The blog post this week will show how we can manipulate the data values in a volume with specific emphasis on how this can be applied to geobodies.

If we have a volume with a set of segmented geobodies created using the ‘

**’ process ( ProcessesandWorkflows: Processes>Geobodies>BodyLabelling) ; these bodies will be assigned different data values across the dynamic range of the data type based on their size. The largest bodies will be given the highest data values and the smallest the lowest values. If we are interested in a particular body/bodies we may want to isolate this from the set of geobodies, and also we may want to assign it a particular data value so it is a more user friendly number for application of additional workflows or to be used in modelling software. We will use an example containing channel geobodies, shown below.***body labelling***Figure 1.**Example Frequency decomposition blend highlighting channels of interest (above). Simple volumetric geobody extraction (below).

The first step to being able to make changes to these values is to

**identify the specific numerical value of the body or bodies of interest**. This can be achieved by using the ‘**’ tool found in the properties box for any visualised volume. By making a voxel pick onto a body of interest in the main 3D window the numerical data value for that picked voxel, (and hence the whole body in this case), will be displayed.***voxel pick***Figure 2.**Properties box for making voxel picks (above) and Two bodies of interest with voxel picks made to identify their data value (below)

We can see the spread of the data values of the volume in the histogram, opened using the – Opacity tab and switching the histogram display to logarithmic display.

**Figure 3.**Histogram for volume in opacity editor

Once we know the data value(s) of interest we can use the

**Parser**(ProcessesandWorkflows: Processes>VolumeMaths>Parser) to apply syntax to adjust the values. Below are a few common examples of where this can be beneficial and an example parser equation to carry out the function. All examples use a geobody volume created using the body labelling process as input (im1).**1)**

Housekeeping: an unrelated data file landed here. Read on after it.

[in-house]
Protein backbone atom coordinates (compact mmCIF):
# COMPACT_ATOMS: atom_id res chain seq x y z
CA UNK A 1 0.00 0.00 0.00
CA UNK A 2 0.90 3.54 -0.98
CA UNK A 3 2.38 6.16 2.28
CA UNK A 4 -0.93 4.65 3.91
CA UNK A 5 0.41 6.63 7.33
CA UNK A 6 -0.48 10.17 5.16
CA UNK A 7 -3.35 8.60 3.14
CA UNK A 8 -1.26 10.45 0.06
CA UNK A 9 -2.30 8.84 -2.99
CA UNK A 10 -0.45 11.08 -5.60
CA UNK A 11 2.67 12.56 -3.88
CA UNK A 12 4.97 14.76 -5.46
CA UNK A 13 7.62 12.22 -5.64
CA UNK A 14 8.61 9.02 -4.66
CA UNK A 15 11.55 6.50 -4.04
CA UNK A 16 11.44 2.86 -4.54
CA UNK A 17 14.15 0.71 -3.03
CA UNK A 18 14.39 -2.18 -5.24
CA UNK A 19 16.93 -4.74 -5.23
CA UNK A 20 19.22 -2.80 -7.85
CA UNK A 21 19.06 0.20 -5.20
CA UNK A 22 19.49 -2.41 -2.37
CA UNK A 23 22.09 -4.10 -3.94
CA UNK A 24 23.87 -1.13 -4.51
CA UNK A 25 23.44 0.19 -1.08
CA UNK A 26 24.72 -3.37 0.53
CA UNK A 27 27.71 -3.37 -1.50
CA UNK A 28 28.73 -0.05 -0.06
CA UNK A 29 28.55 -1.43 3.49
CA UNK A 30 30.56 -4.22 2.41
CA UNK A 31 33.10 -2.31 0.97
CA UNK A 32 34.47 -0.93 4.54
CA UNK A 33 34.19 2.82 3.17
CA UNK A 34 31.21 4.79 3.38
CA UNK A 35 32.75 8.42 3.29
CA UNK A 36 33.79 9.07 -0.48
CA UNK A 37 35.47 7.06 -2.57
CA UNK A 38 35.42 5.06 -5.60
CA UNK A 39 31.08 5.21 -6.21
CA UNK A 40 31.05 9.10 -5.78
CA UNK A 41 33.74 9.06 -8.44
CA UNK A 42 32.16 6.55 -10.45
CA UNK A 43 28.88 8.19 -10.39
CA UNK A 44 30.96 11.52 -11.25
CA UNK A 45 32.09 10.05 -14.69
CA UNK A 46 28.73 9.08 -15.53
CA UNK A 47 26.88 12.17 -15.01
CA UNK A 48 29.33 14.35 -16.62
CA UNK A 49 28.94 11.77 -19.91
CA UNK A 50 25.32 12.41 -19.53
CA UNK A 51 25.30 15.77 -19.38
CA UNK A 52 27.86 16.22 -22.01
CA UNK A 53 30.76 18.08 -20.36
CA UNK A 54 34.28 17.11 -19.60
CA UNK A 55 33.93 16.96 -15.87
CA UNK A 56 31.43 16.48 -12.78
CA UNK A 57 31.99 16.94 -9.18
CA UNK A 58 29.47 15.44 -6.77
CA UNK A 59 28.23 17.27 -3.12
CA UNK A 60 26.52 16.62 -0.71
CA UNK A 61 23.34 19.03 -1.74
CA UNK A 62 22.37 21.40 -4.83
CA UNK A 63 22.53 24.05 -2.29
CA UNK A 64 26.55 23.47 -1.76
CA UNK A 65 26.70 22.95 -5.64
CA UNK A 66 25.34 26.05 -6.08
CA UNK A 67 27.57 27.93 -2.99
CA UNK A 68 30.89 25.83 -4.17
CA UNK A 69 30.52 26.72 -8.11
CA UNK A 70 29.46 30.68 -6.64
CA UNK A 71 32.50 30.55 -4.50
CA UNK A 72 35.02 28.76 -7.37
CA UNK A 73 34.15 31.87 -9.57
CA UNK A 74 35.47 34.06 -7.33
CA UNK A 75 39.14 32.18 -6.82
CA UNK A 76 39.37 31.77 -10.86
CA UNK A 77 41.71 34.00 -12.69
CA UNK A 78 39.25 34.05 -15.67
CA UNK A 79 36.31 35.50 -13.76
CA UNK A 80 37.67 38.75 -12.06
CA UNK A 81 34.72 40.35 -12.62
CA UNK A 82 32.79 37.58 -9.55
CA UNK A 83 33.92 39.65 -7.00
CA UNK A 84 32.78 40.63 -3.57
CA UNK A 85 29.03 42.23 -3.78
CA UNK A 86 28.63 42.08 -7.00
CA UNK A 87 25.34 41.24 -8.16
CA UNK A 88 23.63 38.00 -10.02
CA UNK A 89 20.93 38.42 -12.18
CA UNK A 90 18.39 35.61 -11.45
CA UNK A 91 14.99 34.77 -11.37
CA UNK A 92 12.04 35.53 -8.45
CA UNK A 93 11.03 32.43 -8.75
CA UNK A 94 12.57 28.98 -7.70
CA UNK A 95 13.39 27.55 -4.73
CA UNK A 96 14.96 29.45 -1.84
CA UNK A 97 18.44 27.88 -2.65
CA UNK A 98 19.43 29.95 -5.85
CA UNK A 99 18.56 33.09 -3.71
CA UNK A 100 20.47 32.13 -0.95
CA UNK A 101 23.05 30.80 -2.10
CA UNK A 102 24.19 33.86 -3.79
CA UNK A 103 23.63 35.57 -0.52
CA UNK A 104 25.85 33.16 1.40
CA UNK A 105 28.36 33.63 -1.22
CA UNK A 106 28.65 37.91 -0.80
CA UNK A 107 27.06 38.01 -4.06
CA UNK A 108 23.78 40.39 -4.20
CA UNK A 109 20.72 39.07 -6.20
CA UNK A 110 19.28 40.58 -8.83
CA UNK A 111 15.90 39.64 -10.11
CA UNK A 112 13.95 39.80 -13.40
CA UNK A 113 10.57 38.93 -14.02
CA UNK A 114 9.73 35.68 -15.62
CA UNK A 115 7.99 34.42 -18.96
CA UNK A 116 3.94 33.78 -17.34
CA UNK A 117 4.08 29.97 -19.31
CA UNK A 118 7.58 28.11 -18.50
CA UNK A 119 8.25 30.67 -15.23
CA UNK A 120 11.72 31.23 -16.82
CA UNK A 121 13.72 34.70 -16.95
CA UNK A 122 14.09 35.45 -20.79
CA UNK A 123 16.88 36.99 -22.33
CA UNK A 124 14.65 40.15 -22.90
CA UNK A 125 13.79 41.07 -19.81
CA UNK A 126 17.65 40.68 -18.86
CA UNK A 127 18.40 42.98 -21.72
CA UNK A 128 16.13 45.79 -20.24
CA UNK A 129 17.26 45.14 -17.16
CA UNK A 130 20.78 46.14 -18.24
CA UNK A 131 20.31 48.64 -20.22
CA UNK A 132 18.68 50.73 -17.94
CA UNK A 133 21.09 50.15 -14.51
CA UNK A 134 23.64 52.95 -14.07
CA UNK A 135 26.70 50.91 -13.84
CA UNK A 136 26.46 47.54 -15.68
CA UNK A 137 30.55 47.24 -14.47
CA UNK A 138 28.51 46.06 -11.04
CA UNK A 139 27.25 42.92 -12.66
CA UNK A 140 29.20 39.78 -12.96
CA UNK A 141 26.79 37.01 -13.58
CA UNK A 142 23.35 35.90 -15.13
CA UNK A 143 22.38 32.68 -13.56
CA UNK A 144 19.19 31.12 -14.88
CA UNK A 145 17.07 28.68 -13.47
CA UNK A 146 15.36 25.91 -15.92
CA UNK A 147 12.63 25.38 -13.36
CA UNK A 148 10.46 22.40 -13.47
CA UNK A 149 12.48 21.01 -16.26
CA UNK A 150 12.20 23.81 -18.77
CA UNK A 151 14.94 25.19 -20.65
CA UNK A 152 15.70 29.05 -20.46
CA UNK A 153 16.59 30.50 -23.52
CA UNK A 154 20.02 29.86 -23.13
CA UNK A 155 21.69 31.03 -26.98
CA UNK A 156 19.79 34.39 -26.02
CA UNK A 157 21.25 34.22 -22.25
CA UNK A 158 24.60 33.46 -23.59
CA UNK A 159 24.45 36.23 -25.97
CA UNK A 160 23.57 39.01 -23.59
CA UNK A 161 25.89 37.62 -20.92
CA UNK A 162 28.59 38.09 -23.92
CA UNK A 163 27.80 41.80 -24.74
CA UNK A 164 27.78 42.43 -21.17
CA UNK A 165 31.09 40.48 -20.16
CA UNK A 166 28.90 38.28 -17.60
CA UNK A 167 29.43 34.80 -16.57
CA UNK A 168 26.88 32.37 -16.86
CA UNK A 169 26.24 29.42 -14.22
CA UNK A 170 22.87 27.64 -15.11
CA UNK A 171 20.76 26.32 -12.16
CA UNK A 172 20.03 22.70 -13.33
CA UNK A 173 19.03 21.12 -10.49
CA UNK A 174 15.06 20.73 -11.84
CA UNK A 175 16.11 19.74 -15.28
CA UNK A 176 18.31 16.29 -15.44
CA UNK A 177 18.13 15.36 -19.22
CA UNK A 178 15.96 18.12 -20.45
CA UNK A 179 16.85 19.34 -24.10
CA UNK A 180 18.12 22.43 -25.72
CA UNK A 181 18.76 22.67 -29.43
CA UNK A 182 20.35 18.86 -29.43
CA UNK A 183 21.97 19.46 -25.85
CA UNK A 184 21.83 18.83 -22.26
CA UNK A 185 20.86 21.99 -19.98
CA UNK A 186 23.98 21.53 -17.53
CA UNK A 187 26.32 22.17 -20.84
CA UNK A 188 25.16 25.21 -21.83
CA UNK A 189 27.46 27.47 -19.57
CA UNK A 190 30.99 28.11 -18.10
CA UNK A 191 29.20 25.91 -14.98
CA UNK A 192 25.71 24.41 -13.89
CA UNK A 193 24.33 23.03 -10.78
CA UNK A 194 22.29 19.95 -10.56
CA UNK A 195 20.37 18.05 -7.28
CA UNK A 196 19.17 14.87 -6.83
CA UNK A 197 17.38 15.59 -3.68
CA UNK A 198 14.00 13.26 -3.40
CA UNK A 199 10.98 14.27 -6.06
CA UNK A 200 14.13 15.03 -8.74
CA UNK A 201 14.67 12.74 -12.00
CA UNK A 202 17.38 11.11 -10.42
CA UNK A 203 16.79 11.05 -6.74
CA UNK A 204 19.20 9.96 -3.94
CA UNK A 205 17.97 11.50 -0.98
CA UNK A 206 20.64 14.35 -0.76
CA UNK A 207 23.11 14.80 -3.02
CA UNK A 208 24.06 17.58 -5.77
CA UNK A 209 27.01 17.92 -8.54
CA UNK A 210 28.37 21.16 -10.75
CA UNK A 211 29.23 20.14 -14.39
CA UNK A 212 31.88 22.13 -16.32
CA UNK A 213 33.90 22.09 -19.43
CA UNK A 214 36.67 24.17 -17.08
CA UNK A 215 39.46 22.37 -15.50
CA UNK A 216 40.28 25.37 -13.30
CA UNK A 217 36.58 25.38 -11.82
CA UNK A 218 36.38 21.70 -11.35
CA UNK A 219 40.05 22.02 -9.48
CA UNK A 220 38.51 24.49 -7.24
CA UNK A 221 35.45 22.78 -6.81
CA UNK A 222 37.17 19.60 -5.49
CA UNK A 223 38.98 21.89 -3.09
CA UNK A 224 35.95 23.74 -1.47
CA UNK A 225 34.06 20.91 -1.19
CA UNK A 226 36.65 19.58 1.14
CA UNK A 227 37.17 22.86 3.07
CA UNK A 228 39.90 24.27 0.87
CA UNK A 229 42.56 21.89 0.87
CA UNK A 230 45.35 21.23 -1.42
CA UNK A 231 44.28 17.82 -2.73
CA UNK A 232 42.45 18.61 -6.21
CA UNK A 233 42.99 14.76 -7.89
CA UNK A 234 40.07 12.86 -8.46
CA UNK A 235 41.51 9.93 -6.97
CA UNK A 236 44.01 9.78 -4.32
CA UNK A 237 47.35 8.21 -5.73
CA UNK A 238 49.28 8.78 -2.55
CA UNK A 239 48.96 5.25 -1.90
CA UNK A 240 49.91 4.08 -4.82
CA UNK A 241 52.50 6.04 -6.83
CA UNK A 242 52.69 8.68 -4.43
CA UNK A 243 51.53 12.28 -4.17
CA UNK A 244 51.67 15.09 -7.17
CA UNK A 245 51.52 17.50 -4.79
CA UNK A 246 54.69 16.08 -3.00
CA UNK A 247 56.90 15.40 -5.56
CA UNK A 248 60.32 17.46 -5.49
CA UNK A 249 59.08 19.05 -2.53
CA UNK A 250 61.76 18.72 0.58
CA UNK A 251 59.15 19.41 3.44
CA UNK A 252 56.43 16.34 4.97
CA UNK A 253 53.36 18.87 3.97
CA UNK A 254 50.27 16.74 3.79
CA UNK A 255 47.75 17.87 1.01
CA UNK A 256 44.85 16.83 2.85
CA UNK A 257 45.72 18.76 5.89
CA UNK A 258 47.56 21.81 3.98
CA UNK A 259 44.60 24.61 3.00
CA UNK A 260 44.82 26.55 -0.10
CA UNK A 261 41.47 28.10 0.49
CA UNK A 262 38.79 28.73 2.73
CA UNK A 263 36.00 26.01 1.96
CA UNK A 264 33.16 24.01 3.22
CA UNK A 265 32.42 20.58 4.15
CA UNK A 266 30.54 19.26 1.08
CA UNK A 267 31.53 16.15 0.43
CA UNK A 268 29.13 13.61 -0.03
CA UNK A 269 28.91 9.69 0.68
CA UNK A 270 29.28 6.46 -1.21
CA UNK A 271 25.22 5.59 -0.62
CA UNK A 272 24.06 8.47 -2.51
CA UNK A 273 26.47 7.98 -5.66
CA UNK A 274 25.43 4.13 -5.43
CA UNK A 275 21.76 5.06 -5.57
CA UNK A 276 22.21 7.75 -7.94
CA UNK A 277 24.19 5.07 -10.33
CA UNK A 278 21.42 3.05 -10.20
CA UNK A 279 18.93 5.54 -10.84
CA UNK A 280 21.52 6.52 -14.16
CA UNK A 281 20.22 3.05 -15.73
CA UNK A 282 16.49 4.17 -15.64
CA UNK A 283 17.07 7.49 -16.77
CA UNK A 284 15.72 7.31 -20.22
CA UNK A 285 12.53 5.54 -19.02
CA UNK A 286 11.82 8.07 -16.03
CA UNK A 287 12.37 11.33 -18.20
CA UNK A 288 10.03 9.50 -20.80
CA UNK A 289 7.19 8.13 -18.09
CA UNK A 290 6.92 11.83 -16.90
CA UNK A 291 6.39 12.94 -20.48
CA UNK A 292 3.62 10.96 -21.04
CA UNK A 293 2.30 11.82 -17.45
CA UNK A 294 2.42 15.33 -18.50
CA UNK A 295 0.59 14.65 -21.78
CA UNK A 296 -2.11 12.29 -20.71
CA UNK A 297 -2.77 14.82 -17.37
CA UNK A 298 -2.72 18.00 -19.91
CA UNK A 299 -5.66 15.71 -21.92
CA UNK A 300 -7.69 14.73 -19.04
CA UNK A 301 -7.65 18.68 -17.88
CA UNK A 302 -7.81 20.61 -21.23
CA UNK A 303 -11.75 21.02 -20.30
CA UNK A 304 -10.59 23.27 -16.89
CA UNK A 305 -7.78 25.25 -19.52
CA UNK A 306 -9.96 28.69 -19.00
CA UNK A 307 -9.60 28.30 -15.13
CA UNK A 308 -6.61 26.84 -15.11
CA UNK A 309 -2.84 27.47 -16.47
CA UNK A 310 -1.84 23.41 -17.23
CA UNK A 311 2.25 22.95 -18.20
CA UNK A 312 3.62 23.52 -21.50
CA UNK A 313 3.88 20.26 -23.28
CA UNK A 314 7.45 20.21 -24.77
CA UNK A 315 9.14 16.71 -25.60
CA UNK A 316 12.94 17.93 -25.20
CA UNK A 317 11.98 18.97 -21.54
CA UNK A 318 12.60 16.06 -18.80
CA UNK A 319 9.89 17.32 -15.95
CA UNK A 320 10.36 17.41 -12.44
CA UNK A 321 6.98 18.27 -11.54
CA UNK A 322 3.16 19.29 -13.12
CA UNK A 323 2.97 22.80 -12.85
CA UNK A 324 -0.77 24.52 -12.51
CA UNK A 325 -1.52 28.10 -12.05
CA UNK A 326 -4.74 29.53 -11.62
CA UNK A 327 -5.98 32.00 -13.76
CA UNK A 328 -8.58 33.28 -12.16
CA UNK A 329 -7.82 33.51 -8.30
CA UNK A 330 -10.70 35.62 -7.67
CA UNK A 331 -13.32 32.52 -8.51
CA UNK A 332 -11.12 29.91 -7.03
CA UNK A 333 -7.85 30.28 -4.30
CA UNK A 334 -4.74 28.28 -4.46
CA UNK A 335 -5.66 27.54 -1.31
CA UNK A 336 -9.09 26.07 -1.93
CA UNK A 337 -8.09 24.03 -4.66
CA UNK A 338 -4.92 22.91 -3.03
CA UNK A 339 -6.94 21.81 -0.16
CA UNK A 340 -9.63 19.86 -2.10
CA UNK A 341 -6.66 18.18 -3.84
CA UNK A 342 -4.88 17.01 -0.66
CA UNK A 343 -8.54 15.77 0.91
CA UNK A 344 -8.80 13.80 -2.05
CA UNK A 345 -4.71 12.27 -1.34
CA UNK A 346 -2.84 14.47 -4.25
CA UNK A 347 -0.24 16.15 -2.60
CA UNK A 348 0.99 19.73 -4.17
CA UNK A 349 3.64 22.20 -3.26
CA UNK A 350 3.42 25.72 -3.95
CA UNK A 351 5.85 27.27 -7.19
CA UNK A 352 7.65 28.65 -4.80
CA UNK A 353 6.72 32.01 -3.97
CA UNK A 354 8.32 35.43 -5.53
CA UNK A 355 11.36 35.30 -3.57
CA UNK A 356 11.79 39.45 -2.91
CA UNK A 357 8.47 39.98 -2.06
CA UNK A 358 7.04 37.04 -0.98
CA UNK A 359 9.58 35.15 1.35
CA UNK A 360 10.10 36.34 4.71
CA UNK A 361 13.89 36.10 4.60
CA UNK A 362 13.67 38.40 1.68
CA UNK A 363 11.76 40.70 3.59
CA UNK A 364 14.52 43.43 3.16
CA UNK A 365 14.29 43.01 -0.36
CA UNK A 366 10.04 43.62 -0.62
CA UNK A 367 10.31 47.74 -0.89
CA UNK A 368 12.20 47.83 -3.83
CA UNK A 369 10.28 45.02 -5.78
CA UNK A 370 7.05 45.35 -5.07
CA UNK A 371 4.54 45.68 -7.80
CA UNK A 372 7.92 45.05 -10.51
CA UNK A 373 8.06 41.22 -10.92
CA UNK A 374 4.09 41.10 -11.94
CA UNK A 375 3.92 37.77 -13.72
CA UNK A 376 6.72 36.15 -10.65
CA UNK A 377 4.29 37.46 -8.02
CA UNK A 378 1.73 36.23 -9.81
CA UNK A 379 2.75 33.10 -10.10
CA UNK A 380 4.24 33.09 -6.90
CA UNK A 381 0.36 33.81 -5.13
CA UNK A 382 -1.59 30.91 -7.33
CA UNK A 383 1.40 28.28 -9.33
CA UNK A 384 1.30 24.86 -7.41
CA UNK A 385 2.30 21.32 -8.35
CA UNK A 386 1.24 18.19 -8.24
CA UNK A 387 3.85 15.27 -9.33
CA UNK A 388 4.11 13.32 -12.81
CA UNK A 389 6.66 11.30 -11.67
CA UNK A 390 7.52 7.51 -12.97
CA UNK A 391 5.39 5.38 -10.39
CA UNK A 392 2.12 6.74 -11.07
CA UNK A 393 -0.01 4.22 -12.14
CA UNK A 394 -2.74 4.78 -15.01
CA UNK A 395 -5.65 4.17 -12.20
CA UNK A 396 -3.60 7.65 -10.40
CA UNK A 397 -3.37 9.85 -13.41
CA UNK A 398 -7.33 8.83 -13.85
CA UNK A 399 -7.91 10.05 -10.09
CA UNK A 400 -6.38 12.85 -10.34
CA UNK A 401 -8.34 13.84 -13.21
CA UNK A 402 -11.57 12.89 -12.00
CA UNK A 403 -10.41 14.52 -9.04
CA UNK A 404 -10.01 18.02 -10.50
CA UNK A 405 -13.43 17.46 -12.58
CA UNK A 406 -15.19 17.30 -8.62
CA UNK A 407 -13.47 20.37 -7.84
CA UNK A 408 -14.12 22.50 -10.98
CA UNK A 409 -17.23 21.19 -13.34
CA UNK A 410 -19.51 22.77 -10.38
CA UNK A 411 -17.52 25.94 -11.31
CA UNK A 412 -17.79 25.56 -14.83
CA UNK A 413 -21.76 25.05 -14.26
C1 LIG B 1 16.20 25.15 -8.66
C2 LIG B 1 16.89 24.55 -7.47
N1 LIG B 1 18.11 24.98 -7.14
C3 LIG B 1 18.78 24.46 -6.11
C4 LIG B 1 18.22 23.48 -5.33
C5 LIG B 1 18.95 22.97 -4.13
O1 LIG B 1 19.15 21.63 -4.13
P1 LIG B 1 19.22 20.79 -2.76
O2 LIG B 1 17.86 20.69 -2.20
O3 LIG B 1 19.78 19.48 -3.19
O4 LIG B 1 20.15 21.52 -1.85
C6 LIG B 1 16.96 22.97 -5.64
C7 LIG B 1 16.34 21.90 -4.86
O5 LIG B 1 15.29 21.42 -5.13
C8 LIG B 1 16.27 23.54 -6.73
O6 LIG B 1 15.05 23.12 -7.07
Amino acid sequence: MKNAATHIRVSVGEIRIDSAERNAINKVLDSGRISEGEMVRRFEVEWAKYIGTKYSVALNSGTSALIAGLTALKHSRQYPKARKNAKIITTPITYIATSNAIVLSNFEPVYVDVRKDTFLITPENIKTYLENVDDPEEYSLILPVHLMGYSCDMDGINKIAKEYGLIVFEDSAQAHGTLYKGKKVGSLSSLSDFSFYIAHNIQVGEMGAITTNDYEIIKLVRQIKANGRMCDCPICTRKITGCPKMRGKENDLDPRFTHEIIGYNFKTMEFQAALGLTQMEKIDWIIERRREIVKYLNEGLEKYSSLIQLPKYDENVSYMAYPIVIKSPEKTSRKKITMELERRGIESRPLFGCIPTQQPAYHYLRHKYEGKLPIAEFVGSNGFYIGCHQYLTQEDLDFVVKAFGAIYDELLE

**To change value of a specific body to a desired value**, e.g. for input into modelling software which requires certain values.

(im1=n1)*10

Where image 1 value is equal to n1 set its value to 10

**Figure 4.**Parser showing syntax to be applied to volume (above). Resulting geobody and corresponding histogram (below)

**2) To isolate one or more bodies**

(im1=n1)*10 + (im1=n2)*20

Where im1 value is equal to n1 set it to 10; where im1 value is equal to n2 set to 20; all other values will be set to zero. This will create a volume with 3 values – 10, 20 and zero (background).

**3**

**)**

**To give several bodies the same data value**

(im1=n1)*10 + (im1=n2)*10 + (im3=n3)*10

Where im1 value is equal to n1 set it to 10, w here im2 value is equal to n2 set it to 10, w here im3 value is equal to n3 set it to 10.

**4)**

**To change values for groups of bodies**

(im1>n1)*10

This will set all bodies above the n1 threshold to a value of 10.

Note: These techniques can be useful for adjusting data values of seismic facies classification volumes created in the ‘Interactive Facies Classification (IFC+) module.

For more information on the parser please refer to the help files which contain detailed information on application of syntax and examples of different uses.